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iresine, data normalization on the client

utftufutukgyftryidytftuv profile image utftufutukgyftryidytftuv Updated on ・7 min read

Normalization. We either suffer from it or write our own solution with many checks for the existence of an entity in a common store. Let's try to figure it out and solve this problem!

Description of the problem:

problem

Imagine this sequence:

  1. The client application requests a list of users with a request to /users and it gets users with id from 1 to 10
  2. User with id 3 changes his name
  3. The client application requests the user with id 3 using a request to /user/3

Question: What is the username with id 3 in the application?

Answer: Depends on the component that requested the data. In a component that uses data from the request to /users, the old name will be displayed. In a component that uses the data from the request to /user/3, the new name will be displayed.

Conclusion: In this case, there are several entities of the same meaning with different data sets in the system.

Question: Why is that bad?

Answer: At best user will see different names of one person in different sections of the site, at worst translate money for old bank details.

Solution options

Currently, there are the following solutions to this problem:

  • Not to pay attention
  • Normalize data with your own hand
  • Use graphql client (apollo or relay)

Not to pay attention

This is the most obvious and tempting option. In some cases, the client the app can really afford to have the same entities with different data. But what about when this is unacceptable behavior? How to deal with developers who do not want to create an application with such defects?

Normalize data with your own hand

An example of a handwritten implementation is the code for mobx:

class Store {
  users = new Map();

  async getUsers() {
    const users = await fetch(`/users`);
    users.forEach((user) => this.users.set(user.id, user));
  }

  async getUser(id) {
    const user = await fetch(`/user/${id}`);
    this.users.set(user.id, user);
  }
}
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And if the example with mobx looks acceptable, then normalization in redux is simplyterrifying. Working with such code becomes more difficult as it grows and completely not interested.

Use graphql client (apollo or relay)

Apollo and relay are libraries that can normalize data out of the box. However, such a solution forces us to use graphql and apollo, which, according to in my opinion, they have many disadvantages.

Normalization

What is normalization and how does it allow graphql clients to deal with the specified problem? Let's take a look at the apollo example! This is how apollo describes his actions with data:

...normalizes query response objects before it saves them to its internal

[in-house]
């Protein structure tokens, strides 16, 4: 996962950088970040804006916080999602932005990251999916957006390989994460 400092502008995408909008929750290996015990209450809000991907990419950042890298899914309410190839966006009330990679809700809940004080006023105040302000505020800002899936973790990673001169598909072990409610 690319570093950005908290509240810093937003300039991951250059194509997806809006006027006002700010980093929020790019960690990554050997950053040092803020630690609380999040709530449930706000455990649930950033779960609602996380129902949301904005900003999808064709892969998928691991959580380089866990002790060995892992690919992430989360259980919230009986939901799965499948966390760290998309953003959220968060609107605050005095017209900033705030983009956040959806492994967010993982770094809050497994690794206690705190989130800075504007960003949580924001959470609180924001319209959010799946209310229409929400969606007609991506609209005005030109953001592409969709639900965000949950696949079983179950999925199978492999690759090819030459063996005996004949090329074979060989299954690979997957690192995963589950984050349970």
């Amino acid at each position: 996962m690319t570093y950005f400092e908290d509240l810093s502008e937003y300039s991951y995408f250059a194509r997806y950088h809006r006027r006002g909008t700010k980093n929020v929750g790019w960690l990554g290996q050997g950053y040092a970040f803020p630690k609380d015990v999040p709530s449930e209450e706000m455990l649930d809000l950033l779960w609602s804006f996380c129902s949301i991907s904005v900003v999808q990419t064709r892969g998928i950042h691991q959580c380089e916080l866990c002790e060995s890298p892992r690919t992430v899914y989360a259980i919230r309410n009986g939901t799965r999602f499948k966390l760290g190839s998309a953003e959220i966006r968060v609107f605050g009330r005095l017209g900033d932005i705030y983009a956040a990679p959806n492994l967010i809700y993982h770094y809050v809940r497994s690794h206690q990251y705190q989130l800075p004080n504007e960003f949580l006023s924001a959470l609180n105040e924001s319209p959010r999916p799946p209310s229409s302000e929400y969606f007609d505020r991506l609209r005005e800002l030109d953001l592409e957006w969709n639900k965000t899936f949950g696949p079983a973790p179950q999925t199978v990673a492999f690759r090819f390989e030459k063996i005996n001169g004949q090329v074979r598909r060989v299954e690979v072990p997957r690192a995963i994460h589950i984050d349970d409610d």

data store.

What does the specified normalize include?

Normalization involves the following steps:

  1. The cache generates a unique ID for every identifiable object included in the response.
  2. The cache stores the objects by ID in a flat lookup table.

That is, apollo generates a unique identifier for each entity, for which it is possible to form it. Apollo uses it as a key to store all entities. This is how the formation of an identifier and its storage looks roughly:

const store = new Map();

const user = {
  id: '0',
  type: 'user',
  name: 'alex',
  age: 24,
};

const id = `${user.type}:${user.id}`;

store.set(id, user);
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The combination of type and id gives us a truly unique key. We can be are sure that if we meet another user with the same type and id, then this will be the same user.

Getting a unique identifier

Apollo achieves the specified effect by querying the internal field __typename, but how to achieve a similar effect without graphql?

Since we have no internal fields with types, we should only rely on data fields.
Here are some solutions:

  • make id or similar field globally unique
  • add information about entity types to data
    • add types on the server
    • add types on the client

Make field globally unique

In this case, the storage of entities will look like this:

const store = new Map();

const user = {
  id: '0',
};

const comment = {
  id: '1',
};

store.set(user.id, user);
store.set(comment.id, comment);

// ...

store.get('0'); // user
store.get('1'); // comment
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The solution looks pretty easy to use, but implementing globally unique id fields will be difficult. As a rule, entities are stored in a database and have a unique id only within a collection/table (or in other words of some type).
This means that it takes a lot of effort to make the id globally unique.

Add information about entity types to data

In this case, the storage of entities looks like this:

const store = new Map();

const user = {
  id: '0',
  type: 'user', // <-- new field
};

const comment = {
  id: '1',
  type: 'comment', // <-- new field
};

function getStoreId(entity) {
  return `${entity.type}:${entity.id}`;
}

store.set(getStoreId(user), user);
store.set(getStoreId(comment), comment);

// ...

store.get('user:0'); // user
store.get('comment:1'); // comment